Title/Author: Crown of Midnight by Sarah J. Maas
Series: Throne of Glass #2
Filed Under: YA, Fantasy
Publisher/Published: Bloomsbury, August 15th 2013
Format/Pages: Paperback, 418 pages
Rating: ★★★ 3.5 stars
Where To Find: Goodreads | The Book Depository
Synopsis: Crowned by Evil. Bound by Duty. Divided by Love. Celaena Sardothien, royal assassin, is the King of Adarlan’s deadliest weapon. She must win her freedom through his enemies’ blood – but she cannot bear to kill for the crown. And every death Celaena fakes, every lie she tells, put those she loves at risk. Torn between her two protectors – a captain and a prince – and battling a dark force far greater than the king, Celaena must decide what she will fight for: her liberty, her heart or the fate of a kingdom…
[Mild Spoilers Below!]
Throne of Glass really showed that Sarah J. Maas didn’t have much of a direction for it when she originally wrote it. As much as I’ve come to love this series, it truly does. This, though, is the beginning of the end: Crown of Midnight is verging on the brink of something exceptional and I can taste the glory that will be Heir of Fire already on my tongue. This novel begins to project the six-book story into the realms of great literature and although it’s not quite there yet, and indeed is lacking in several places for me, I just know that the series as a whole is going to be amazing.
First thing’s first, I want to address the issue of the love triangle here. It seems to be the hot debate when it comes to this series so I thought I’d weigh in with my thoughts and… whilst I like Dorian and think he and Celaena are endearing I don’t think they’re particularly romantically paired BUT I really don’t like Chaol and Celaena either. This love triangle pretty much does not interest me at all. Usually it’s fairly easy for me to pick out one guy but with this I’m just not drawn to either bachelor, even as it becomes apparent Dorian will no longer factor into the equation.
In actuality, I rather hate Chaol in Crown of Midnight due to his inability to accept Celaena for what she is: an assassin. From his POV parts it is really flagged up that Chaol isn’t at ease with her ‘killing’ and almost chooses to ignore it in favour of his idealised image of the beautiful, materialistic, fashion-forward girl he began to grow feelings for in Throne of Glass. A really massive, important part of Celaena’s history is her time spent at the Assassin’s Guild so for Chaol to simply turn a blind side to this because he doesn’t find being an assassin moral enough is rather stupid. I have no doubt his affections for her are true and run deep but I cannot shake this deep irk I have with his character, spurred on a lot by this.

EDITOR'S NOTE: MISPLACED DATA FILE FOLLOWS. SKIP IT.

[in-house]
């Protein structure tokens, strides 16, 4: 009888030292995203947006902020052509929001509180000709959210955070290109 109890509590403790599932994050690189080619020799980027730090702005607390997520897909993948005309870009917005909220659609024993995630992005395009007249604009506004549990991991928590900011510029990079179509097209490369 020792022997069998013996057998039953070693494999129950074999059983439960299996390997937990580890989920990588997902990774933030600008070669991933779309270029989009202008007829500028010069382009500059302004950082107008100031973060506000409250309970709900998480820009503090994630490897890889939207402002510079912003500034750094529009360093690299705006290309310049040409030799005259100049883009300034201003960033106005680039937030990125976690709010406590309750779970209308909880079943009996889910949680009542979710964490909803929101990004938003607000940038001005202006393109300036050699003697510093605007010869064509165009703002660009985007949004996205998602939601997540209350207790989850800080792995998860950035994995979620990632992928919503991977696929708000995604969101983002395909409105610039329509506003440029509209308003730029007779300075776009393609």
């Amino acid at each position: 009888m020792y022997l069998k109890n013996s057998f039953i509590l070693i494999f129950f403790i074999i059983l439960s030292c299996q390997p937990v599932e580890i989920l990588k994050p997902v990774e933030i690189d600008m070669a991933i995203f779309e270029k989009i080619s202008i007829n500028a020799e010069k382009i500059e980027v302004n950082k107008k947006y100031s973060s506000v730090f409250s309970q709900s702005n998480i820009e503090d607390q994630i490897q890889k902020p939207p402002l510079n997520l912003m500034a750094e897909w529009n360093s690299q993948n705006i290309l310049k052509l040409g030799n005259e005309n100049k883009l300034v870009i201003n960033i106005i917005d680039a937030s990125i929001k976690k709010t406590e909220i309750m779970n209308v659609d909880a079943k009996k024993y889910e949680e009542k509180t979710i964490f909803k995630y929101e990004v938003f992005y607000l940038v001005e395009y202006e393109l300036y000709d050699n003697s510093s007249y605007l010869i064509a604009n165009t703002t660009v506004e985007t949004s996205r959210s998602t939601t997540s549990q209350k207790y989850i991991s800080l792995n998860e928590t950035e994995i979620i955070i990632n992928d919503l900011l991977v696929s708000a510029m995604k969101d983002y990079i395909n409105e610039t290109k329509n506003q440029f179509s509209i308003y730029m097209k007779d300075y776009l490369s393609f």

Celaena herself however far outshines the girl presented in the first book. She continues to be sassy and strong and independent but this time around we get to see both a more ruthless side to her and a more vulnerable one. Before the reader’s eyes she transforms from a two-dimensional character to somebody with incredible depth and by the end of the novel — well, it reaches to unexplainable, extraordinary corners of character development. Celaena is everything I ever wished for in a character and more. Whilst I too grow weary of the ‘badass female character’ trope I feel like both Celaena’s violent streaks and acts of mercy really set her apart from other alike heroines in YA.
All in all, Crown of Midnight is a really good read. It hasn’t rated higher for me because I still feel like there is something (I can’t put my finger on it) missing from it, which is the reason I rated it 3.5 stars instead of 4. I know for a fact Heir of Fire, the next in the series, will deliver. For any fan of fantasy I would recommend this series — after completing the second book I feel rather secure in acknowledging what a great series it is and urge any who were put off by the repetitive, sort of a teensy-bit-bland plot of Throne of Glass to continue reading on.